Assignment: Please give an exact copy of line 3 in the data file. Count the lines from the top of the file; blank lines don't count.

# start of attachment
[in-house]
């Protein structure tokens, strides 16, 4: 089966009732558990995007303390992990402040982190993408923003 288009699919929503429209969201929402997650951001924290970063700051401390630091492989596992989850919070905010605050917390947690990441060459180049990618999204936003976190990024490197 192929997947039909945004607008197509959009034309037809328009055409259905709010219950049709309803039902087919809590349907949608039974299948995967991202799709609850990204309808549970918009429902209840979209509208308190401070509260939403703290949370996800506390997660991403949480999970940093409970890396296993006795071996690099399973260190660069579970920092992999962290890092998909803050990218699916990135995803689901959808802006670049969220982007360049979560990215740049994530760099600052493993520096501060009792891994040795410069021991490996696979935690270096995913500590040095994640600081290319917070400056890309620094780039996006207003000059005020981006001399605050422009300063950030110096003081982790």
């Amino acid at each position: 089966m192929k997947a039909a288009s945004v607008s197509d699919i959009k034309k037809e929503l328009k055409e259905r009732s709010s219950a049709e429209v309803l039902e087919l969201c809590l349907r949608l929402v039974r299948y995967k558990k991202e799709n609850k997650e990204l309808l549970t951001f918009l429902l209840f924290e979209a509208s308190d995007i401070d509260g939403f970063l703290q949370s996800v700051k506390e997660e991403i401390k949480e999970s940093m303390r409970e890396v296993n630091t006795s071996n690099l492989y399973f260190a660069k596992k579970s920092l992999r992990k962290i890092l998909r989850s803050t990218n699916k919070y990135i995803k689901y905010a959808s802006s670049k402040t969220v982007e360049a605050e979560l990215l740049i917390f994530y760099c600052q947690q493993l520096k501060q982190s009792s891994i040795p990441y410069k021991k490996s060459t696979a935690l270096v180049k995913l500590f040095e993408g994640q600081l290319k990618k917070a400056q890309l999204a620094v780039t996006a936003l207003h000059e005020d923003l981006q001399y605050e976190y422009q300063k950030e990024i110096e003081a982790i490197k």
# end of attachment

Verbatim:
């Amino acid at each position: 089966m192929k997947a039909a288009s945004v607008s197509d699919i959009k034309k037809e929503l328009k055409e259905r009732s709010s219950a049709e429209v309803l039902e087919l969201c809590l349907r949608l929402v039974r299948y995967k558990k991202e799709n609850k997650e990204l309808l549970t951001f918009l429902l209840f924290e979209a509208s308190d995007i401070d509260g939403f970063l703290q949370s996800v700051k506390e997660e991403i401390k949480e999970s940093m303390r409970e890396v296993n630091t006795s071996n690099l492989y399973f260190a660069k596992k579970s920092l992999r992990k962290i890092l998909r989850s803050t990218n699916k919070y990135i995803k689901y905010a959808s802006s670049k402040t969220v982007e360049a605050e979560l990215l740049i917390f994530y760099c600052q947690q493993l520096k501060q982190s009792s891994i040795p990441y410069k021991k490996s060459t696979a935690l270096v180049k995913l500590f040095e993408g994640q600081l290319k990618k917070a400056q890309l999204a620094v780039t996006a936003l207003h000059e005020d923003l981006q001399y605050e976190y422009q300063k950030e990024i110096e003081a982790i490197k």